The skull should of Beagle dog be fairly long, slightly domed at occiput, with cranium broad and full. Ears–Ears set on moderately low, long, reaching when drawn out nearly, if not quite, to the end of the nose; fine in texture, fairly broad-with almost entire absence of erectile power-setting close to the head, with the forward edge slightly inturning to the cheek–rounded at tip. Eyes–Eyes large, set well apart-soft and houndlike–expression gentle and pleading; of a brown or hazel color. Muzzle–Muzzle of medium length-straight and square–cut–the stop moderately defined. Jaws–Level. Lips free from flews; nostrils large and open. Defects–A very flat skull, narrow across the top; excess of dome, eyes small, sharp and terrierlike, or prominent and protruding; muzzle long, snipy or cut away decidedly below the eyes, or very short. Roman-nosed, or upturned, giving a dish-face expression. Ears short, set on high or with a tendency to rise above the point of origin.
Neck and Throat–Neck rising free and light from the shoulders strong in substance yet not loaded, of medium length. The throat clean and free from folds of skin; a slight wrinkle below the angle of the jaw, however, may be allowable. Defects–A thick, short, cloddy neck carried on a line with the top of the shoulders. Throat showing dewlap and folds of skin to a degree termed “throatiness.”
Shoulders and Chest
Beagle Shoulders sloping–clean, muscular, not heavy or loaded–conveying the idea of freedom of action with activity and strength. Chest deep and broad, but not broad enough to interfere with the free play of the shoulders. Defects–Straight, upright shoulders. Chest disproportionately wide or with lack of depth.
Beagle Back, Loin and Ribs
Back short, muscular and strong. Loin broad and slightly arched, and the ribs well sprung, giving abundance of lung room. Defects–Very long or swayed or roached back. Flat, narrow loin. Flat ribs.
Forelegs and Feet
Forelegs–Straight, with plenty of bone in proportion to size of the hound. Pasterns short and straight. Feet–Close, round and firm. Pad full and hard. Defects–Out at elbows. Knees knuckled over forward, or bent backward. Forelegs crooked or Dachshundlike. Feet long, open or spreading.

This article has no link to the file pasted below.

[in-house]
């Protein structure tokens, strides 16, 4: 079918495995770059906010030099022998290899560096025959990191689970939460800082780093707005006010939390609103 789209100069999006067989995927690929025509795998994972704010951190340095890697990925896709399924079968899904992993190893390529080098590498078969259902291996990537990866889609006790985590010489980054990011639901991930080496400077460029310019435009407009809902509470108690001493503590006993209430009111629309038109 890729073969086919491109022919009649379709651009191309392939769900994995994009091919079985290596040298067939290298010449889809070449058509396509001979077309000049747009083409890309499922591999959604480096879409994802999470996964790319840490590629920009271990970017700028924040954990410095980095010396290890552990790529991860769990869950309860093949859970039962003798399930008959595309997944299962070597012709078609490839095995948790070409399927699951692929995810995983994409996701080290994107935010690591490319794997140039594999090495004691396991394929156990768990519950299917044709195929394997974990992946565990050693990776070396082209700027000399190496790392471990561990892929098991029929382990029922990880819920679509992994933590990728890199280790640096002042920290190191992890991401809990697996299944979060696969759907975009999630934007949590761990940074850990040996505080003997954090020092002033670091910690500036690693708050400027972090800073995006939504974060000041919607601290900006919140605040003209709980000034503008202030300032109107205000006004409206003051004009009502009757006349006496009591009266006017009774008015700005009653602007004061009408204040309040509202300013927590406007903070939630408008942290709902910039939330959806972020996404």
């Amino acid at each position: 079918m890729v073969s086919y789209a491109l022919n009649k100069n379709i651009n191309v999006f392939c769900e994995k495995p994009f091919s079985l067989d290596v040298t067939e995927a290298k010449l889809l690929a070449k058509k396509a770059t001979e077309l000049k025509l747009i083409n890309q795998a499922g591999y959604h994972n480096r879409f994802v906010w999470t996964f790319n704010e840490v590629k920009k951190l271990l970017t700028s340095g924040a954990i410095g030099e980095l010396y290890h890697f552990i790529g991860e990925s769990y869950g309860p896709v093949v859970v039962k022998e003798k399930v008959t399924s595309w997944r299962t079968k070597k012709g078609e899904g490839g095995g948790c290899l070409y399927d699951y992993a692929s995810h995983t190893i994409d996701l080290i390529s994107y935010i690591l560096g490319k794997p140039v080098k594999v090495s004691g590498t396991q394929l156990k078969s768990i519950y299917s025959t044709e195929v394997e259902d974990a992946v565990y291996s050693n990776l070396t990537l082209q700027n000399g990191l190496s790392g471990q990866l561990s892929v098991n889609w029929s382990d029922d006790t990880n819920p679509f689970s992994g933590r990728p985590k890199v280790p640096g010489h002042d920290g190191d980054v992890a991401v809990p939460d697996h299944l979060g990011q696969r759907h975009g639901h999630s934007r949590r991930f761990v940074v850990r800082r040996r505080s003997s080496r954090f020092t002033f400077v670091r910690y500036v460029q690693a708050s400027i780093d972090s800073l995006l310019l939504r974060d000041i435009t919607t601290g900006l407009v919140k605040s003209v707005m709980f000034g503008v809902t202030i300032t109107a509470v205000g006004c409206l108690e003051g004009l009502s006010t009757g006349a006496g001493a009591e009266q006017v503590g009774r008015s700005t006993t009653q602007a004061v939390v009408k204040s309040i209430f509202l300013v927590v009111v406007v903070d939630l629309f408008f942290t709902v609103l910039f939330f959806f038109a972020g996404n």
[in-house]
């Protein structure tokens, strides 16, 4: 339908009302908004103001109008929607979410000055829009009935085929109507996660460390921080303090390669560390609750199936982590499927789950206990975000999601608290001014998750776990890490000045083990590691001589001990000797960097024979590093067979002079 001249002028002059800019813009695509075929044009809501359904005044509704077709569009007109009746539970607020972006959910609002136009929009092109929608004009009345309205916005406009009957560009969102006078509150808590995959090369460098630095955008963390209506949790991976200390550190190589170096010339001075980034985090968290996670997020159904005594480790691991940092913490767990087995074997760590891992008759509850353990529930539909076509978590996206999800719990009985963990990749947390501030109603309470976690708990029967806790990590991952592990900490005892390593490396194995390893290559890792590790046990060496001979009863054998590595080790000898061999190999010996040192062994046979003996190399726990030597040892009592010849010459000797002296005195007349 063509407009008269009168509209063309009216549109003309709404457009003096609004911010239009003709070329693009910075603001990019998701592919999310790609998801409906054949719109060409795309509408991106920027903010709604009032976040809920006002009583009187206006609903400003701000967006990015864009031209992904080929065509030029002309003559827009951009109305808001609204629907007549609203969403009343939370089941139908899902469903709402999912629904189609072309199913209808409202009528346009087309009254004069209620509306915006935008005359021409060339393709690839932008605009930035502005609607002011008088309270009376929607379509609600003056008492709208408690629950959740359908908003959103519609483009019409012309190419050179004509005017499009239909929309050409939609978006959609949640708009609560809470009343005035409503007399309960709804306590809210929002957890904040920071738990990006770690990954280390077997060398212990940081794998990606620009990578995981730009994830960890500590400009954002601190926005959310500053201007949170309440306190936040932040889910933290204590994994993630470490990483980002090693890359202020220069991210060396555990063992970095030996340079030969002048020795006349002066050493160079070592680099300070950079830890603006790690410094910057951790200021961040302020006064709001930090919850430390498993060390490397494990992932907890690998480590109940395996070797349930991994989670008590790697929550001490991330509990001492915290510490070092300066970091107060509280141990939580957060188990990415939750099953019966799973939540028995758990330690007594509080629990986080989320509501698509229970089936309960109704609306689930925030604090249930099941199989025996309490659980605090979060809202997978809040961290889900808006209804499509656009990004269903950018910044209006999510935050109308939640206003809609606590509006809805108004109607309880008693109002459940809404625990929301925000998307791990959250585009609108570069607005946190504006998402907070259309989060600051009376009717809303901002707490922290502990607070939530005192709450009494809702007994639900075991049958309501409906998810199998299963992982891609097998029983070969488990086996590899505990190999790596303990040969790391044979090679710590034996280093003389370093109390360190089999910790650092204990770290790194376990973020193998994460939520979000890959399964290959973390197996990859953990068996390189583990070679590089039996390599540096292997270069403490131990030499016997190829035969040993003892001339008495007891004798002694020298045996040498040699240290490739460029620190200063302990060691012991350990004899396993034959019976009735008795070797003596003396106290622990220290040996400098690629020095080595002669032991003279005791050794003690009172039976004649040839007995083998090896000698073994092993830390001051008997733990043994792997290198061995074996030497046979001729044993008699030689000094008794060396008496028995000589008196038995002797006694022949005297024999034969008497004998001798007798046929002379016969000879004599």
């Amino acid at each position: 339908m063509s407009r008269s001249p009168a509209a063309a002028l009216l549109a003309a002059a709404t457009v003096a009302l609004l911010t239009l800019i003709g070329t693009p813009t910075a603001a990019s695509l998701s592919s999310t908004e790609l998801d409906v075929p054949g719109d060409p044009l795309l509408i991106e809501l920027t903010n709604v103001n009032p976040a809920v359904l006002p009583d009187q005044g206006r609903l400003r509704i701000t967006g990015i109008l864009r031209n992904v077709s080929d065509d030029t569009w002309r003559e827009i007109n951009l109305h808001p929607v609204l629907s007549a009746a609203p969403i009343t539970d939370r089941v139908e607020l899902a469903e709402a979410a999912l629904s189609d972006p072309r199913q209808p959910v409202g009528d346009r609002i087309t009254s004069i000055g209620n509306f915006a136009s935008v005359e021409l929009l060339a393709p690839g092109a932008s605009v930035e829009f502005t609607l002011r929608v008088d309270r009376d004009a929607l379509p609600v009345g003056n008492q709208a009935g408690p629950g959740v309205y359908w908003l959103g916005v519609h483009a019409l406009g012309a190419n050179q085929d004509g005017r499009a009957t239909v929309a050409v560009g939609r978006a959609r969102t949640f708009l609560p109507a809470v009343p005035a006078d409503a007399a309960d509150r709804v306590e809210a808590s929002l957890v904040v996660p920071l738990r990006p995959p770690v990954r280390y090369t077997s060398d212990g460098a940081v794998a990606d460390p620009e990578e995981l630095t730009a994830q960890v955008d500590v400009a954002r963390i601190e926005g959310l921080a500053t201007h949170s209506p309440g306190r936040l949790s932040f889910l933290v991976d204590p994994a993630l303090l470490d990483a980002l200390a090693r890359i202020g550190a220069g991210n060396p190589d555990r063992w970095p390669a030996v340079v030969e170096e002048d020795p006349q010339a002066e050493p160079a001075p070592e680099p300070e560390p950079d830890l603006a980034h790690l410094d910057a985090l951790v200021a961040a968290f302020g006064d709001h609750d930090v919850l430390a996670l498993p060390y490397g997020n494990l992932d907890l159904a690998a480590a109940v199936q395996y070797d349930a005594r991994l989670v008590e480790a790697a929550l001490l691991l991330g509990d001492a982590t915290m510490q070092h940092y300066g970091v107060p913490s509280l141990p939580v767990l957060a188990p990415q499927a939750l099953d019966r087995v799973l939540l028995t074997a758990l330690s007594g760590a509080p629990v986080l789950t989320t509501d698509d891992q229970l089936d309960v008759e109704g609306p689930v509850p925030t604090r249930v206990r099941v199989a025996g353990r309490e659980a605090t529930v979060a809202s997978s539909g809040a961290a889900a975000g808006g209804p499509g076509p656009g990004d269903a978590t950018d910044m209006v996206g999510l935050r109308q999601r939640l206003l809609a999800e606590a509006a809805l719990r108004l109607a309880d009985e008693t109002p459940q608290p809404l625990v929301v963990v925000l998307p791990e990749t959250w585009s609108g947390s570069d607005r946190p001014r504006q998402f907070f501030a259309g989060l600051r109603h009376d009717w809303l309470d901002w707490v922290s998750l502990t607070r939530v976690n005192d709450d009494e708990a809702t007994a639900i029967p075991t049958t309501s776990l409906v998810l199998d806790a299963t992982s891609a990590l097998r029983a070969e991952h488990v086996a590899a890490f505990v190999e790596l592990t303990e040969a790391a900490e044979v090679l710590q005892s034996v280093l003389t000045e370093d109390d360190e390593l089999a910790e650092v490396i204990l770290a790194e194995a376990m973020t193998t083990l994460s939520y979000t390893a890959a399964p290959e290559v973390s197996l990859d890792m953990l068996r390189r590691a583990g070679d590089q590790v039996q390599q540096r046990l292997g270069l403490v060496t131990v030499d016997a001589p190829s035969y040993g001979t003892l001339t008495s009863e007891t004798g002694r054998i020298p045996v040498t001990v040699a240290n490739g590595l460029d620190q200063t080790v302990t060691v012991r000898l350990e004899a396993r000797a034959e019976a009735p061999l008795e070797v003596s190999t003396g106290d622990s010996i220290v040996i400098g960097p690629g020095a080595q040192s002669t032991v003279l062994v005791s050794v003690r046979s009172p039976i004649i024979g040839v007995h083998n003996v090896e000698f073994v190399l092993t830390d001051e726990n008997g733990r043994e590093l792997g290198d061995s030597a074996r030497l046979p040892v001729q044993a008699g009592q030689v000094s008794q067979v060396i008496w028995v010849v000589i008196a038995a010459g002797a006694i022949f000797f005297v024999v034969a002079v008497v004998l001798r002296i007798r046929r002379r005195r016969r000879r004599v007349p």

Hips, Thighs, Hind Legs and Feet
Hips and thighs strong and well muscled, giving abundance of propelling power. Stifles strong and well let down. Hocks firm, symmetrical and moderately bent. Feet close and firm. Defects–Cowhocks, or straight hocks. Lack of muscle and propelling power. Open feet.
Set moderately high; carried gaily, but not turned forward over the back; with slight curve; short as compared with size of the hound; with brush. Defects–A long tail. Teapot curve or inclined forward from the root. Rat tail with absence of brush.
A close, hard, hound coat of medium length. Defects–A short, thin coat, or of a soft quality.
Any true hound color is a Beagle color.
General Appearance of Beagle dog
A miniature Foxhound, solid and big for his inches, with the wear-and-tear look of the hound that can last in the chase and follow his quarry to the death.
Scale of Points
Chest and shoulders
Back, loin and ribs
Hips, thighs and hind legs
There shall be two varieties:
Thirteen Inch–which shall be for hounds not exceeding 13 inches in height.
Fifteen Inch–which shall be for hounds over 13 but not exceeding 15 inches in height.
Any hound measuring more than 15 inches shall be disqualified.
Packs of Beagles
Score of Points for Judging
General levelness of pack
Individual merit of hounds
Levelness of Pack
The first thing in a pack to be considered is that they present a unified appearance. The hounds must be as near to the same height, weight, conformation and color as possible.
Individual Merit of the Hounds
Is the individual bench-show quality of the hounds. A very level and sporty pack can be gotten together and not a single hound be a good Beagle. This is to be avoided.
The hounds must all work gaily and cheerfully, with flags up–obeying all commands cheerfully. They should be broken to heel up, kennel up, follow promptly and stand. Cringing, sulking, lying down to be avoided. Also, a pack must not work as though in terror of master and whips. In Beagle packs it is recommended that the whip be used as little as possible.
Master and whips should be dressed alike, the master or huntsman to carry horn–the whips and master to carry light thong whips. One whip should carry extra couplings on shoulder strap.
Recommendations for Show Livery
Black velvet cap, white stock, green coat, white breeches or knickerbockers, green or black stockings, white spats, black or dark brown shoes. Vest and gloves optional. Ladies should turn out exactly the same except for a white skirt instead of white breeches.
Approved September 10, 1957